Network Manageability Security

Network Manageability Security

Salvador Mandujano (Intel Corporation, USA)
DOI: 10.4018/978-1-60960-777-7.ch009
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Abstract

As the number of devices connected to computer networks increases, so does the need for algorithms, protocols, and tools to manage these devices and their communications infrastructure. Manageability solutions allow Information Technology administrators to keep control over such resources in order to identify, configure, and repair network devices remotely in a way that reduces desk visits and maximizes service availability for customers. This chapter studies the security and privacy aspects of different manageability technologies. It describes the protection mechanisms built into standard protocols and highlights some of the basic risks they face when deployed in an enterprise environment. Solutions for desktop, laptop, server, and cell phone platforms are discussed and compared in the context of common threats to managed devices, as well as the control consoles that monitor them. Secure enablement and configuration guidelines are provided for implementers and designers to develop effective threat models when integrating manageability software and hardware inside a computer network. The analysis presented in this chapter will help the reader understand how network manageability solutions work and what their strengths and weaknesses are from the security standpoint.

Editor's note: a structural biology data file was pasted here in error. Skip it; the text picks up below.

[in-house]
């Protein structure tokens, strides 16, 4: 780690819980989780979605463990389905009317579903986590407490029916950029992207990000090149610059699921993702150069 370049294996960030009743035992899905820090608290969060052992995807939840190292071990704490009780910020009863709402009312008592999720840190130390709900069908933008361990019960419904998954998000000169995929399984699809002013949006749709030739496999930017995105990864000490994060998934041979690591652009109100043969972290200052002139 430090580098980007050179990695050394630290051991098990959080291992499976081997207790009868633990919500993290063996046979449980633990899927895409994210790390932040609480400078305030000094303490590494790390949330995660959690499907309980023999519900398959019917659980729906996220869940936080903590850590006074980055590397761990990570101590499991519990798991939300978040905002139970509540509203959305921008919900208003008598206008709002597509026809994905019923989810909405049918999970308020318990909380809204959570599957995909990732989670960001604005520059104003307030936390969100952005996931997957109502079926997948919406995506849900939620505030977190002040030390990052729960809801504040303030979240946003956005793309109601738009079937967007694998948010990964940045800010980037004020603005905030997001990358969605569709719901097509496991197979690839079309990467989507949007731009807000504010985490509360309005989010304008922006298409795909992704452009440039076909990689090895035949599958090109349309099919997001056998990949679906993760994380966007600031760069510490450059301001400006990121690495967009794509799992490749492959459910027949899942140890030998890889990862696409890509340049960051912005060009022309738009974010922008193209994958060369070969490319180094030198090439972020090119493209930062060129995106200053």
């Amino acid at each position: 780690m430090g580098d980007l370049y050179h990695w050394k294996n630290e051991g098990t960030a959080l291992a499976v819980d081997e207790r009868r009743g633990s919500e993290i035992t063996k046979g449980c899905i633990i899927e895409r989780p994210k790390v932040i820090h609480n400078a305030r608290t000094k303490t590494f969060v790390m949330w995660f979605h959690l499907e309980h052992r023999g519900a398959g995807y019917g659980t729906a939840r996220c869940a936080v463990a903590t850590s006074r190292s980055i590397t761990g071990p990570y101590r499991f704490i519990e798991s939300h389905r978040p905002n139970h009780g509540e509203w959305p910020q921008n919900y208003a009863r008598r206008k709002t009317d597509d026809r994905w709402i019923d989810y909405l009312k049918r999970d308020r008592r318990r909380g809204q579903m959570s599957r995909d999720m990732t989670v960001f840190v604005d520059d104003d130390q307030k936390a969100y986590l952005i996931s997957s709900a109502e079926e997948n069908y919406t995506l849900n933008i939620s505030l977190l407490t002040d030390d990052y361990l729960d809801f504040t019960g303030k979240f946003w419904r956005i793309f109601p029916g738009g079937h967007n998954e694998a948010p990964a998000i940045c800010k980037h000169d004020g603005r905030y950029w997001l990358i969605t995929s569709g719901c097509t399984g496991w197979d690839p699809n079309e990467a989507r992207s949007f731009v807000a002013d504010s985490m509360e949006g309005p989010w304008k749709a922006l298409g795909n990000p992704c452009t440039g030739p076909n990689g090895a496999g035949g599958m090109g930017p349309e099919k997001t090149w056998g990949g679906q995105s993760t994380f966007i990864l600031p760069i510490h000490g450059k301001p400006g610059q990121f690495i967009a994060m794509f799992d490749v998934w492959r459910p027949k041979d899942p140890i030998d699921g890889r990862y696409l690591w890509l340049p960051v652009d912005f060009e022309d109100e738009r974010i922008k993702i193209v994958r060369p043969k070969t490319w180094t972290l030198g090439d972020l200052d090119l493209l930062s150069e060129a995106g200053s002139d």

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Basic Manageability Functions

Manageability technologies support a number of fundamental functions that allow administrators to anticipate potential problems and maintain devices operating as expected. From the analysis of different solutions (Campbell, 2007; Sheldon, 2001; Kumar, 2009; Blair, 2007; Berlin, 2009), we can identify some common capabilities offered by them:

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